When I was an executive at Atlantic Media Co. in Washington, D.C. In the 1990s, we launched CongressDaily, a daily news service covering Congress that used the (then) revolutionary technology of fax broadcasting distribute the news. Doing that, I witnessed the power and potential of providing breaking news to a special-interest audience. Twenty-five years later we’re basically doing the same thing with new distribution platforms.
In terms of current sites, I certainly paid attention to ARLnow.com across the Potomac River in Arlington. Its founder, Scott Brodbeck, figured the model out early and has done a good job. [Hull bought Brodbeck’s Bethesda Now in 2005 and merged it into his Bethesda Beat.]
How many editorial staff members does it require to publish Bethesda Beat?
When we started three years ago, we had one full-time writer and a part-time editor. Today we have three full-time reporters and a nearly full-time editor. With the additional staff, we’re able to do more stories than we previously did, but also give the reporters time to do more enterprise reporting.
How important is community input to what you’re doing?
Very important — and we get it in many ways. We get a fair number of comments on the site (and on Facebook posts). In March, for example, we had 500 commenters and more than 1,800 comments on the site. We follow (and monitor) the comments closely, and learn a lot from them about what readers are looking for. I’m also out in the community every day and have several conversations a day with people about Bethesda Beat — what they like and what they don’t. I also get a lot of story ideas that way, some of which appear in our feature “Since You Asked.”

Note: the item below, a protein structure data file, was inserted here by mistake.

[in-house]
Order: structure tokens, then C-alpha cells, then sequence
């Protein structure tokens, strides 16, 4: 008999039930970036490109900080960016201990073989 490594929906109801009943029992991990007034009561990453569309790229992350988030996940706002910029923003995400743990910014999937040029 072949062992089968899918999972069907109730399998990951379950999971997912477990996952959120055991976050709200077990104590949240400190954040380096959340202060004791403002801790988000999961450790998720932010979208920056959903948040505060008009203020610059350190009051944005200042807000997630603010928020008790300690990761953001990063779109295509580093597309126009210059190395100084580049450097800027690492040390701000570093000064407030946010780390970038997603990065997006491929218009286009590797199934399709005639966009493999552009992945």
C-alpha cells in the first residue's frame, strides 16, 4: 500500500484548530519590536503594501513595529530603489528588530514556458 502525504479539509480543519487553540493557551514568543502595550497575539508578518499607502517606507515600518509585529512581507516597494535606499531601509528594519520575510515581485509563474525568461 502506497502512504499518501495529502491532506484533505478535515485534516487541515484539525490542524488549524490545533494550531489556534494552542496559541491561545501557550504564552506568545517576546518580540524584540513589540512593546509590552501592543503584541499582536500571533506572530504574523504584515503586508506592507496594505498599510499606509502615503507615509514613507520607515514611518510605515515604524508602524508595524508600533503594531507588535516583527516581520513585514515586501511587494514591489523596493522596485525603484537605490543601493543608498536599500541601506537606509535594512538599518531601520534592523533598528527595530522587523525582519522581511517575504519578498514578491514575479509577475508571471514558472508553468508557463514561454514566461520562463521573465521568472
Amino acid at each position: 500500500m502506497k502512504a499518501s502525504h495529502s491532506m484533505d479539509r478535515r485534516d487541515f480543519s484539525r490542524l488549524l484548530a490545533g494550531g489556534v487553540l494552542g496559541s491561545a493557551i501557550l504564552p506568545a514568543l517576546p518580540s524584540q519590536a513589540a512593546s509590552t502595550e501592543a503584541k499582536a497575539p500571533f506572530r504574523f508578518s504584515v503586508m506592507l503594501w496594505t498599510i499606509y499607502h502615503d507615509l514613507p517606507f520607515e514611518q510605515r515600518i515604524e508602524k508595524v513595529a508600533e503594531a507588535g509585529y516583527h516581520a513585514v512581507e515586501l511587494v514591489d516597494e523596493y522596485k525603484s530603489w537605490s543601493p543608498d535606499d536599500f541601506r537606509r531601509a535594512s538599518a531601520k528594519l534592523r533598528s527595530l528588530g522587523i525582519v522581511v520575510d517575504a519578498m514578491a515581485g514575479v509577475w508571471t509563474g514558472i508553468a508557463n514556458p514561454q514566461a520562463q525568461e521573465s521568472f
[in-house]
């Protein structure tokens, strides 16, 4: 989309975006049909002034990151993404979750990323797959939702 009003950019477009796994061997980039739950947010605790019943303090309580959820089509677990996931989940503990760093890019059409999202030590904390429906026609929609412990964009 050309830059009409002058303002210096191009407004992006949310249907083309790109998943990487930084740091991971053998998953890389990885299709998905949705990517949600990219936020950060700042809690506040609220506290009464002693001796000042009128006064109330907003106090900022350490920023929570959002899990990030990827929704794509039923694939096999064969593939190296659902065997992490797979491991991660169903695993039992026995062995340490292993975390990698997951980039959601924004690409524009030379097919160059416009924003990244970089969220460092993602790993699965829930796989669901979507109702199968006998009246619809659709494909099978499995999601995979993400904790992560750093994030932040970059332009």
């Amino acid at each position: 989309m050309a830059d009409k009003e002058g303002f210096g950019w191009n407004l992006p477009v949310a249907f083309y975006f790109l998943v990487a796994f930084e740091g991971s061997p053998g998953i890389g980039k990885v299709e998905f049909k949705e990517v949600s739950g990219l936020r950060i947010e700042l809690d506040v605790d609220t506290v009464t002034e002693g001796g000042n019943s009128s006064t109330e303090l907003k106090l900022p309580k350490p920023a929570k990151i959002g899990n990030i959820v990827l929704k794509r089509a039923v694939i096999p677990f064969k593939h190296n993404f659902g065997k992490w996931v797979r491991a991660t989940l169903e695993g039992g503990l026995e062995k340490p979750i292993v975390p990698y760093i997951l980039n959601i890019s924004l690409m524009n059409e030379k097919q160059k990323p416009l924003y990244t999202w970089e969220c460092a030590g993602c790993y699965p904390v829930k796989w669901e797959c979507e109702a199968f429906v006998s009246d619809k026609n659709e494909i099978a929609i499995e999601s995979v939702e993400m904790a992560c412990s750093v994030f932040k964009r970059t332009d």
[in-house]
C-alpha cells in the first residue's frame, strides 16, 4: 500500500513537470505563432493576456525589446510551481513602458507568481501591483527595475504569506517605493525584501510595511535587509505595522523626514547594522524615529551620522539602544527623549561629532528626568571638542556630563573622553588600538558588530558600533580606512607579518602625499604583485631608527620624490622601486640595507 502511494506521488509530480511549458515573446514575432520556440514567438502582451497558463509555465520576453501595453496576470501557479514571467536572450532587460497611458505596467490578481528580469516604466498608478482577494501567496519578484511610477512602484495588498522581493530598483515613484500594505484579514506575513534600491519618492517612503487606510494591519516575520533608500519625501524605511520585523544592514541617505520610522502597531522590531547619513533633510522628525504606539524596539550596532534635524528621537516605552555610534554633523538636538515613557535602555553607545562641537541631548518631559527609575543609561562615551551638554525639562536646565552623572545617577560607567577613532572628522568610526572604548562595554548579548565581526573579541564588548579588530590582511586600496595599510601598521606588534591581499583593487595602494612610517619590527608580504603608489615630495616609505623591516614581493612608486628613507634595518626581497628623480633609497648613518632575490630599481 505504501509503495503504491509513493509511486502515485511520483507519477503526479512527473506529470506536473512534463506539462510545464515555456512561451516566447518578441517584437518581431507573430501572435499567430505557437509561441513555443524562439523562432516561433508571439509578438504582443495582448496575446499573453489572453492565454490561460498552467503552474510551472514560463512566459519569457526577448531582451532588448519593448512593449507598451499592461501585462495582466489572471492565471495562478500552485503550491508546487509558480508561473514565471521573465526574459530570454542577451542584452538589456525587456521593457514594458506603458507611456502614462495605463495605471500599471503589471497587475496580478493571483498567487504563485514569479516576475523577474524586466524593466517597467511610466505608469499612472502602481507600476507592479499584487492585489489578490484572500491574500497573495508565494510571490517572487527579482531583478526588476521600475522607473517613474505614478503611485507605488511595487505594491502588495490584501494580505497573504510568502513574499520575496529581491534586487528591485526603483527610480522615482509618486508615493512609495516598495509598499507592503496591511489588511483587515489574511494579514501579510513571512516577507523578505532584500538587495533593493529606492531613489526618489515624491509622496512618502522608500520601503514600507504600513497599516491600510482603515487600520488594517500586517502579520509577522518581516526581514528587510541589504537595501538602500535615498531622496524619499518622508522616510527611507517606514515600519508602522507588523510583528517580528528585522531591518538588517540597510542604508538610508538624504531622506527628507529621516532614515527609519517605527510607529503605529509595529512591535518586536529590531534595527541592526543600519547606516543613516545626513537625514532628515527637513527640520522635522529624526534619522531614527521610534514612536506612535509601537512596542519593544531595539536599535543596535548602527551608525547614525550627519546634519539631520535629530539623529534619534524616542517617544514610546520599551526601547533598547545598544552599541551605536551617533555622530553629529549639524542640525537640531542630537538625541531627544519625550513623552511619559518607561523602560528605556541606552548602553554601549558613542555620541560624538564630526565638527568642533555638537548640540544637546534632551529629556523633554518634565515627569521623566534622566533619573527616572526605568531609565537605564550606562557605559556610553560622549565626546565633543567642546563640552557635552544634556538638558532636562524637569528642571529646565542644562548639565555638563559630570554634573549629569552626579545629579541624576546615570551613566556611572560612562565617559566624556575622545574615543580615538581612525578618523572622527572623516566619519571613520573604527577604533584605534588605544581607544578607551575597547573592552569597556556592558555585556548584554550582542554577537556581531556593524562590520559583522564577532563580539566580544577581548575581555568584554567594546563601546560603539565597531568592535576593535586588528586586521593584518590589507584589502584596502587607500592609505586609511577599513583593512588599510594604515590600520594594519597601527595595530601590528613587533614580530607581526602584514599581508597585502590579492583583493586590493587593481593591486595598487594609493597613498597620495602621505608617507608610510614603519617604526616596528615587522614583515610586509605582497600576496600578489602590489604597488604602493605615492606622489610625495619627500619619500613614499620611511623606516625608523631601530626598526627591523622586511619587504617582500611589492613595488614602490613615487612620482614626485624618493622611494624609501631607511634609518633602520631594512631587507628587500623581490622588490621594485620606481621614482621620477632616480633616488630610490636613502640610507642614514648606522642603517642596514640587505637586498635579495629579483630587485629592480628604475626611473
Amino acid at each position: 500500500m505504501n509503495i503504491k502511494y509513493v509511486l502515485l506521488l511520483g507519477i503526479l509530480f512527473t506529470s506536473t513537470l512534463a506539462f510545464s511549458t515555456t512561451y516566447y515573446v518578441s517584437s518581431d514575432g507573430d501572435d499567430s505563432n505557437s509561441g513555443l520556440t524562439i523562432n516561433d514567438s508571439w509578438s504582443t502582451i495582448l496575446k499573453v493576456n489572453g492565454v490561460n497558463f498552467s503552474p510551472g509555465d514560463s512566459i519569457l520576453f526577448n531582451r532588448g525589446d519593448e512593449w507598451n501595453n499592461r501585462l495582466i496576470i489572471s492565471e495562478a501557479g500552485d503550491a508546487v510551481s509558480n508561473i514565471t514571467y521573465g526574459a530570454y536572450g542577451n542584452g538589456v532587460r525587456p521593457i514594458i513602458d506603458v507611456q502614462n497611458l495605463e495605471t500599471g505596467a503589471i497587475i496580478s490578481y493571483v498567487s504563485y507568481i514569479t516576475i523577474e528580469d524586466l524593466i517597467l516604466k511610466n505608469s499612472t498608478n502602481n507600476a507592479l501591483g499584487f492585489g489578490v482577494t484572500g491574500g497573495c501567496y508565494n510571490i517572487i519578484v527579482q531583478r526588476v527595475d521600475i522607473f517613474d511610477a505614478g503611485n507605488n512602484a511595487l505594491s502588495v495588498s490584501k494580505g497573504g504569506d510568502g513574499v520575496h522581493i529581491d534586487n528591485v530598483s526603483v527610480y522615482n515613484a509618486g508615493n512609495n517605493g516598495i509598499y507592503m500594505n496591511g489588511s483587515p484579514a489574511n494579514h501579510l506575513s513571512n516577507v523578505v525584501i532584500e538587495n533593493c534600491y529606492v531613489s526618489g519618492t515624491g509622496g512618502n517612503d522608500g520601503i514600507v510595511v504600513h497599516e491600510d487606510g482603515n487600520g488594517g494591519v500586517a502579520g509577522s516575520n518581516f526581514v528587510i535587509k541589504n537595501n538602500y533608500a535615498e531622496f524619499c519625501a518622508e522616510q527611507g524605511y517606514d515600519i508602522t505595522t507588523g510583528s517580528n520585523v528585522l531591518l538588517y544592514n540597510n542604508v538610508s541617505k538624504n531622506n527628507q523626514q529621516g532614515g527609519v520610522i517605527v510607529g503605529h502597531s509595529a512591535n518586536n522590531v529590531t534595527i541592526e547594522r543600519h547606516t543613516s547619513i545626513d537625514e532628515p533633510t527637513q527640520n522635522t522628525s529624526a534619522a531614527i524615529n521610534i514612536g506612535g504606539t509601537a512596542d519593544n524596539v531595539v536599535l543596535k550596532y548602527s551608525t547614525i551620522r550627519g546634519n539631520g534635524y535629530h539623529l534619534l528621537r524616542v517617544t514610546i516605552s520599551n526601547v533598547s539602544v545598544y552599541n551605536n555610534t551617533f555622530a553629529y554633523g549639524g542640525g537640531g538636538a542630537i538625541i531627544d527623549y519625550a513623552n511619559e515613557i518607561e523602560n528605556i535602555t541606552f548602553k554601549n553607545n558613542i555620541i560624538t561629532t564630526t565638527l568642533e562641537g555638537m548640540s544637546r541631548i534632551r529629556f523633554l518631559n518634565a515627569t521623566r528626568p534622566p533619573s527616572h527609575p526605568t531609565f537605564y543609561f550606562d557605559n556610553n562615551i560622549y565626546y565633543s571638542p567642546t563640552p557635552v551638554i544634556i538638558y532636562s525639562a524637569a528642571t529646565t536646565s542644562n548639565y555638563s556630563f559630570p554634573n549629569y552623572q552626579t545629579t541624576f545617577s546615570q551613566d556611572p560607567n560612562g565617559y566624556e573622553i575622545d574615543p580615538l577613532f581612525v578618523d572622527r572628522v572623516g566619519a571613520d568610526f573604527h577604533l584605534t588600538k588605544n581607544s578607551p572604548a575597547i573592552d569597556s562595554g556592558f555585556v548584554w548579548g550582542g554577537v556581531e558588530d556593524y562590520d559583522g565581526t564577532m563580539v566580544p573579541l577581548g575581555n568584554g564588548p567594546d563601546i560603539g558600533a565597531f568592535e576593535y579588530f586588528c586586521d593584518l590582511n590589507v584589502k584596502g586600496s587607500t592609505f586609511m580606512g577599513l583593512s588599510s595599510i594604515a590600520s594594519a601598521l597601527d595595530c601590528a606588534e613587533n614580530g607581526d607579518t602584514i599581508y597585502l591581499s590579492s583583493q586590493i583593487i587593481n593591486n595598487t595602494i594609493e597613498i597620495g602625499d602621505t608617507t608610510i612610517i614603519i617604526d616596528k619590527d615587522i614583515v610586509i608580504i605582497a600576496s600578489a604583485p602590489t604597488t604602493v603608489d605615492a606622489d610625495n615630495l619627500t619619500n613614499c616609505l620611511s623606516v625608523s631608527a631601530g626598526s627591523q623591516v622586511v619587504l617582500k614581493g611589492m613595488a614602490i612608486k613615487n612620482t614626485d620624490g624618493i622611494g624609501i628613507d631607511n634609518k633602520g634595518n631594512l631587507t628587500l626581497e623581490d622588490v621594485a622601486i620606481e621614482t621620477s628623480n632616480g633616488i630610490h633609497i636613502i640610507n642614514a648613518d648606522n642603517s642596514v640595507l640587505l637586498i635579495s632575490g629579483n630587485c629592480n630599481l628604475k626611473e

What do your analytics tell you about how well Bethesda Beat working?
We’ve seen a steady growth in our audience — and the level of engagement with the site (and on social media, Facebook in particular). We’re getting about 225,000 readers a month and the demographics of the audience are strong. We monitor the analytics closely but are not ruled by them. For example, we do a lot of coverage of local governments and schools that doesn’t produce a huge audience but we feel is important.
What’s the feedback — from users, advertisers and the community overall?
The feedback has been positive across the board. When the Gazettes folded two years ago, there was a huge void in the coverage of local news. I think we — and several other even hyper-local sites–have been able to largely, but not entirely, fill that void. Our experience to the contrary, I think there’s still a need for coverage of sports and the arts. I also believe that many of the low-income and rural areas of the county are under-served.
In terms of advertising, we’ve been fortunate. We average about 20 advertisers on Bethesda Beat, between native ads and banner ads. We’re producing strong results for our advertisers in terms of exposures and click-throughs.
A new Street Fight survey found most local merchants are putting most of their ad money into Facebook and other social media. What’s your experience with merchants and Bethesda Beat?
Many local businesses (including us) are using Facebook advertising. But most recognize they need to reach audiences in different ways.
Is Bethesda Beat profitable?
Yes it is. We made an investment this year by hiring a third reporter, but Bethesda Beat is still profitable. Advertising year to date is up about 25% over last year.
Tom Grubisich (@TomGrubisich) writes “The New News” column for Street Fight. He is editorial director of hyperlocal news network Local America, and is also working on a book about the history, present, and future of Charleston, S.C.